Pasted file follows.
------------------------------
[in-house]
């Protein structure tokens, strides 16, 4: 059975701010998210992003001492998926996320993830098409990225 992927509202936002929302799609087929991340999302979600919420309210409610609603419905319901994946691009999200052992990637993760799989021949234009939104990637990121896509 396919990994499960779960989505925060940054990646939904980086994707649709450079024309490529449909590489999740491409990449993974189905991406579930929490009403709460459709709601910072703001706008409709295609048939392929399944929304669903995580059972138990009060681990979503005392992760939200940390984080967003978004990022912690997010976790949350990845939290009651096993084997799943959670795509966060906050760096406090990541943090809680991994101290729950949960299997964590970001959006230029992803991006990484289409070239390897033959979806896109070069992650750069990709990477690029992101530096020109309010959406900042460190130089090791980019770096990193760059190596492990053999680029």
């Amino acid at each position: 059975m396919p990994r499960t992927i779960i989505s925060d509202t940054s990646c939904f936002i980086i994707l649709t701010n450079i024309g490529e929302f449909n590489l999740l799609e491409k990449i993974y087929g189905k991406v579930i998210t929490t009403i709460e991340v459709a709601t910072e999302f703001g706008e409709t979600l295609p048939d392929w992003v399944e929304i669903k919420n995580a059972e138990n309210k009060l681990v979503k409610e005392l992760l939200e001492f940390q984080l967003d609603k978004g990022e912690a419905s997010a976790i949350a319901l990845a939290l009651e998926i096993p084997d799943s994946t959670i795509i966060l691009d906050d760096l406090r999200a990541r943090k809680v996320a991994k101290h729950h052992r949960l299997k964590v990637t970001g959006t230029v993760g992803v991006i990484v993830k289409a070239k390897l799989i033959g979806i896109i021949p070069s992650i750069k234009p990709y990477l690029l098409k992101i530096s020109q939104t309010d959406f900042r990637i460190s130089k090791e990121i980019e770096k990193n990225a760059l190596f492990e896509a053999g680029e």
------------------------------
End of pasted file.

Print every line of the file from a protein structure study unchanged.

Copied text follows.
[in-house]
């Protein structure tokens, strides 16, 4: 059975701010998210992003001492998926996320993830098409990225 992927509202936002929302799609087929991340999302979600919420309210409610609603419905319901994946691009999200052992990637993760799989021949234009939104990637990121896509 396919990994499960779960989505925060940054990646939904980086994707649709450079024309490529449909590489999740491409990449993974189905991406579930929490009403709460459709709601910072703001706008409709295609048939392929399944929304669903995580059972138990009060681990979503005392992760939200940390984080967003978004990022912690997010976790949350990845939290009651096993084997799943959670795509966060906050760096406090990541943090809680991994101290729950949960299997964590970001959006230029992803991006990484289409070239390897033959979806896109070069992650750069990709990477690029992101530096020109309010959406900042460190130089090791980019770096990193760059190596492990053999680029």
């Amino acid at each position: 059975m396919p990994r499960t992927i779960i989505s925060d509202t940054s990646c939904f936002i980086i994707l649709t701010n450079i024309g490529e929302f449909n590489l999740l799609e491409k990449i993974y087929g189905k991406v579930i998210t929490t009403i709460e991340v459709a709601t910072e999302f703001g706008e409709t979600l295609p048939d392929w992003v399944e929304i669903k919420n995580a059972e138990n309210k009060l681990v979503k409610e005392l992760l939200e001492f940390q984080l967003d609603k978004g990022e912690a419905s997010a976790i949350a319901l990845a939290l009651e998926i096993p084997d799943s994946t959670i795509i966060l691009d906050d760096l406090r999200a990541r943090k809680v996320a991994k101290h729950h052992r949960l299997k964590v990637t970001g959006t230029v993760g992803v991006i990484v993830k289409a070239k390897l799989i033959g979806i896109i021949p070069s992650i750069k234009p990709y990477l690029l098409k992101i530096s020109q939104t309010d959406f900042r990637i460190s130089k090791e990121i980019e770096k990193n990225a760059l190596f492990e896509a053999g680029e």